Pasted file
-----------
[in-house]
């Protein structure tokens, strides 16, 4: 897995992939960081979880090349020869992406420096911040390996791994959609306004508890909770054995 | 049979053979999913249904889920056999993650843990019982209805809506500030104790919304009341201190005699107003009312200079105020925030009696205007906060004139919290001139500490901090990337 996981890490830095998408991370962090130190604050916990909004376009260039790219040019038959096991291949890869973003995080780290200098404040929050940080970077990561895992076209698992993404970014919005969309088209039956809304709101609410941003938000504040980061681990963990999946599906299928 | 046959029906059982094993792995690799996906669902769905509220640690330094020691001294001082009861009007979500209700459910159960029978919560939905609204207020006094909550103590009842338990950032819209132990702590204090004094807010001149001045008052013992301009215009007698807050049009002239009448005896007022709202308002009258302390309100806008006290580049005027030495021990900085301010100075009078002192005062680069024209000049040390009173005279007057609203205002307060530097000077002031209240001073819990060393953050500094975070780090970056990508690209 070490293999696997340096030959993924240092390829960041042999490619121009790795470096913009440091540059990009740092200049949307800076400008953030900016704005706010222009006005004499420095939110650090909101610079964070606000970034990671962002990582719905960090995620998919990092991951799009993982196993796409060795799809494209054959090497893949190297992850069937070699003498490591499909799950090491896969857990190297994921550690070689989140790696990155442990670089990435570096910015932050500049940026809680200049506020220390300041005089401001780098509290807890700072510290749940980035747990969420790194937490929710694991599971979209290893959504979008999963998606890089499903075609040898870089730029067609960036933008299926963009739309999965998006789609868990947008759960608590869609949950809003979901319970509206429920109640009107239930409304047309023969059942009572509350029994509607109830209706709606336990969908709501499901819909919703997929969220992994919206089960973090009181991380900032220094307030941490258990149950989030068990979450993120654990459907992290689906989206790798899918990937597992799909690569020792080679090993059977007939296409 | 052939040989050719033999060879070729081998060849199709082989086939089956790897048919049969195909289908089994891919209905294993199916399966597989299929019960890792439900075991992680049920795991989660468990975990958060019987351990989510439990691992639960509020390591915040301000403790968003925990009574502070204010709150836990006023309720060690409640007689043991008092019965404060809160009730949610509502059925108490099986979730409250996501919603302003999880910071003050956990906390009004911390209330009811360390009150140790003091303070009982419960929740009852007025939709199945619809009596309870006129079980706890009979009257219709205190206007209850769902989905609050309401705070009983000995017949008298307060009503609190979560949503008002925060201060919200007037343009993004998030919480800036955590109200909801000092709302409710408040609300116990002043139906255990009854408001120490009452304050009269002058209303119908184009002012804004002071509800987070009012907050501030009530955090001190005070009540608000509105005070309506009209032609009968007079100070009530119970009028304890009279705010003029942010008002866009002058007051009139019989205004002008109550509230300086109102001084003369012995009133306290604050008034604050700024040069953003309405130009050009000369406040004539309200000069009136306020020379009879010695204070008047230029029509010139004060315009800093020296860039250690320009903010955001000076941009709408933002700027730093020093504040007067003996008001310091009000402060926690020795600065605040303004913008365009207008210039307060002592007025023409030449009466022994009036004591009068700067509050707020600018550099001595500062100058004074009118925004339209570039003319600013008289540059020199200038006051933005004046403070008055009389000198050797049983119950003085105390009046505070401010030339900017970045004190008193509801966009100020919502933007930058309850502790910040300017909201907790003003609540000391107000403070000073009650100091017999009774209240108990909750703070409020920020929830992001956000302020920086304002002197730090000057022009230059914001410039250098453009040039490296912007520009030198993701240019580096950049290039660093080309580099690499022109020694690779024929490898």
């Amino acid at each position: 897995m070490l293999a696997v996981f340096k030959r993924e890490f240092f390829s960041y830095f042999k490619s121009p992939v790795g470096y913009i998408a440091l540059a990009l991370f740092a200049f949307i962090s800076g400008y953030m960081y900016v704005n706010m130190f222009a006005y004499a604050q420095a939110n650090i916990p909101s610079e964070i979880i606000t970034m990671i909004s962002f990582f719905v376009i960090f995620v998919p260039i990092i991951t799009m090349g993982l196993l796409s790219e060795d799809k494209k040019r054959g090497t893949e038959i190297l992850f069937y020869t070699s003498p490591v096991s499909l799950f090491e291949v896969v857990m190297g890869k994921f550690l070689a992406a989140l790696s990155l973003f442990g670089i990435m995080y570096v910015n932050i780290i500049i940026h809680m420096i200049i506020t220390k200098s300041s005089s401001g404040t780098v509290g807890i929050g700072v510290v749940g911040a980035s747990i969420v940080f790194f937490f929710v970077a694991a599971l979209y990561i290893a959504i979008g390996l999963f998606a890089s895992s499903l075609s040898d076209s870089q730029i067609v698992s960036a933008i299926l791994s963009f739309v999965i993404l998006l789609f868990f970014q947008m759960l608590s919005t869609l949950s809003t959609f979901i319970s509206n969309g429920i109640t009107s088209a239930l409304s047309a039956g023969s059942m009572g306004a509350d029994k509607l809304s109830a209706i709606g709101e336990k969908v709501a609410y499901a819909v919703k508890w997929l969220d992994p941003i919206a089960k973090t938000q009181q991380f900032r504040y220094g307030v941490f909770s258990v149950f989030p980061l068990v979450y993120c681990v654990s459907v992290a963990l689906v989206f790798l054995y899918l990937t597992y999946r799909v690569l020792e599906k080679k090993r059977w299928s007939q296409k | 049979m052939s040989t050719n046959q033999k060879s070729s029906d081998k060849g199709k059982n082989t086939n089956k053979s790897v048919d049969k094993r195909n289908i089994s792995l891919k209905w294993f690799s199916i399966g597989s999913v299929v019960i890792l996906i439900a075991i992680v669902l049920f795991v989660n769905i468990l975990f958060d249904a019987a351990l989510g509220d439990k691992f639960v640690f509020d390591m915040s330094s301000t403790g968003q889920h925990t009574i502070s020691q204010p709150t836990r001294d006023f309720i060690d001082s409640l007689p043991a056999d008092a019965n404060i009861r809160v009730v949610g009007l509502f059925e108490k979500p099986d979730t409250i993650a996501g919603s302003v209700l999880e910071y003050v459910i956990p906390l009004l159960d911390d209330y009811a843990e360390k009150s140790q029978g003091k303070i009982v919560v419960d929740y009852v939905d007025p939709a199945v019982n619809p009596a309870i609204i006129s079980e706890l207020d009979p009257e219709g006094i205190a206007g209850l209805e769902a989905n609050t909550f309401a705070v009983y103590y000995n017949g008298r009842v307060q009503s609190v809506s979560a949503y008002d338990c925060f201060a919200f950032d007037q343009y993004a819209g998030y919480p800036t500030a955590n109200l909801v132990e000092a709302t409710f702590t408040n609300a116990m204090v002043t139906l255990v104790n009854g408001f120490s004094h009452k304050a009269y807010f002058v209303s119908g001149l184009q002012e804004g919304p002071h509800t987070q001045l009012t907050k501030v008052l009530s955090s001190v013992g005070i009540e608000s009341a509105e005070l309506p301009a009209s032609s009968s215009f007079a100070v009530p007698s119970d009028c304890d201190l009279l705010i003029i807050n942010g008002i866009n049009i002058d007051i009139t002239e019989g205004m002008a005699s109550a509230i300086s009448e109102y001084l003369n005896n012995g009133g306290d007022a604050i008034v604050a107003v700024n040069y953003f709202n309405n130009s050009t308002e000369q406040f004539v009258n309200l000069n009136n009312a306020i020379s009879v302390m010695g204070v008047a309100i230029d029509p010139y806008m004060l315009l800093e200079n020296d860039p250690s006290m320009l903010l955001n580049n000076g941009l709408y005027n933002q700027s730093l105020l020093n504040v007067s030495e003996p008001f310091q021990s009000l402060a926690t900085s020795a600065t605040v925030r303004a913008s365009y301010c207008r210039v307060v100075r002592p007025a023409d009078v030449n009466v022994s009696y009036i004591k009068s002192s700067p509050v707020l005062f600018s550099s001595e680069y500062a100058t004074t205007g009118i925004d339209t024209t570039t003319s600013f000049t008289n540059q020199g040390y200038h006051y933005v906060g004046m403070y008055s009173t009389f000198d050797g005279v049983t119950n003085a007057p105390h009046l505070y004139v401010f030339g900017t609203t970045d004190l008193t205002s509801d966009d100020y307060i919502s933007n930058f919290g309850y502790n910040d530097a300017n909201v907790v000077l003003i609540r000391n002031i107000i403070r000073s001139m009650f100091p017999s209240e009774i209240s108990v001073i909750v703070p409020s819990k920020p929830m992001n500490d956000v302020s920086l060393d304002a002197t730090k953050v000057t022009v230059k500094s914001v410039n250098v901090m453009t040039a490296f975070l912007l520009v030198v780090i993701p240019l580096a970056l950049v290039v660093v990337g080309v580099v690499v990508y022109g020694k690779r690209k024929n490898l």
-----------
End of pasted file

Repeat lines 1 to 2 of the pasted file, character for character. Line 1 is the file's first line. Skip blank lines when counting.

[in-house]
């Protein structure tokens, strides 16, 4: 897995992939960081979880090349020869992406420096911040390996791994959609306004508890909770054995 | 049979053979999913249904889920056999993650843990019982209805809506500030104790919304009341201190005699107003009312200079105020925030009696205007906060004139919290001139500490901090990337 996981890490830095998408991370962090130190604050916990909004376009260039790219040019038959096991291949890869973003995080780290200098404040929050940080970077990561895992076209698992993404970014919005969309088209039956809304709101609410941003938000504040980061681990963990999946599906299928 | 046959029906059982094993792995690799996906669902769905509220640690330094020691001294001082009861009007979500209700459910159960029978919560939905609204207020006094909550103590009842338990950032819209132990702590204090004094807010001149001045008052013992301009215009007698807050049009002239009448005896007022709202308002009258302390309100806008006290580049005027030495021990900085301010100075009078002192005062680069024209000049040390009173005279007057609203205002307060530097000077002031209240001073819990060393953050500094975070780090970056990508690209 070490293999696997340096030959993924240092390829960041042999490619121009790795470096913009440091540059990009740092200049949307800076400008953030900016704005706010222009006005004499420095939110650090909101610079964070606000970034990671962002990582719905960090995620998919990092991951799009993982196993796409060795799809494209054959090497893949190297992850069937070699003498490591499909799950090491896969857990190297994921550690070689989140790696990155442990670089990435570096910015932050500049940026809680200049506020220390300041005089401001780098509290807890700072510290749940980035747990969420790194937490929710694991599971979209290893959504979008999963998606890089499903075609040898870089730029067609960036933008299926963009739309999965998006789609868990947008759960608590869609949950809003979901319970509206429920109640009107239930409304047309023969059942009572509350029994509607109830209706709606336990969908709501499901819909919703997929969220992994919206089960973090009181991380900032220094307030941490258990149950989030068990979450993120654990459907992290689906989206790798899918990937597992799909690569020792080679090993059977007939296409 | 052939040989050719033999060879070729081998060849199709082989086939089956790897048919049969195909289908089994891919209905294993199916399966597989299929019960890792439900075991992680049920795991989660468990975990958060019987351990989510439990691992639960509020390591915040301000403790968003925990009574502070204010709150836990006023309720060690409640007689043991008092019965404060809160009730949610509502059925108490099986979730409250996501919603302003999880910071003050956990906390009004911390209330009811360390009150140790003091303070009982419960929740009852007025939709199945619809009596309870006129079980706890009979009257219709205190206007209850769902989905609050309401705070009983000995017949008298307060009503609190979560949503008002925060201060919200007037343009993004998030919480800036955590109200909801000092709302409710408040609300116990002043139906255990009854408001120490009452304050009269002058209303119908184009002012804004002071509800987070009012907050501030009530955090001190005070009540608000509105005070309506009209032609009968007079100070009530119970009028304890009279705010003029942010008002866009002058007051009139019989205004002008109550509230300086109102001084003369012995009133306290604050008034604050700024040069953003309405130009050009000369406040004539309200000069009136306020020379009879010695204070008047230029029509010139004060315009800093020296860039250690320009903010955001000076941009709408933002700027730093020093504040007067003996008001310091009000402060926690020795600065605040303004913008365009207008210039307060002592007025023409030449009466022994009036004591009068700067509050707020600018550099001595500062100058004074009118925004339209570039003319600013008289540059020199200038006051933005004046403070008055009389000198050797049983119950003085105390009046505070401010030339900017970045004190008193509801966009100020919502933007930058309850502790910040300017909201907790003003609540000391107000403070000073009650100091017999009774209240108990909750703070409020920020929830992001956000302020920086304002002197730090000057022009230059914001410039250098453009040039490296912007520009030198993701240019580096950049290039660093080309580099690499022109020694690779024929490898």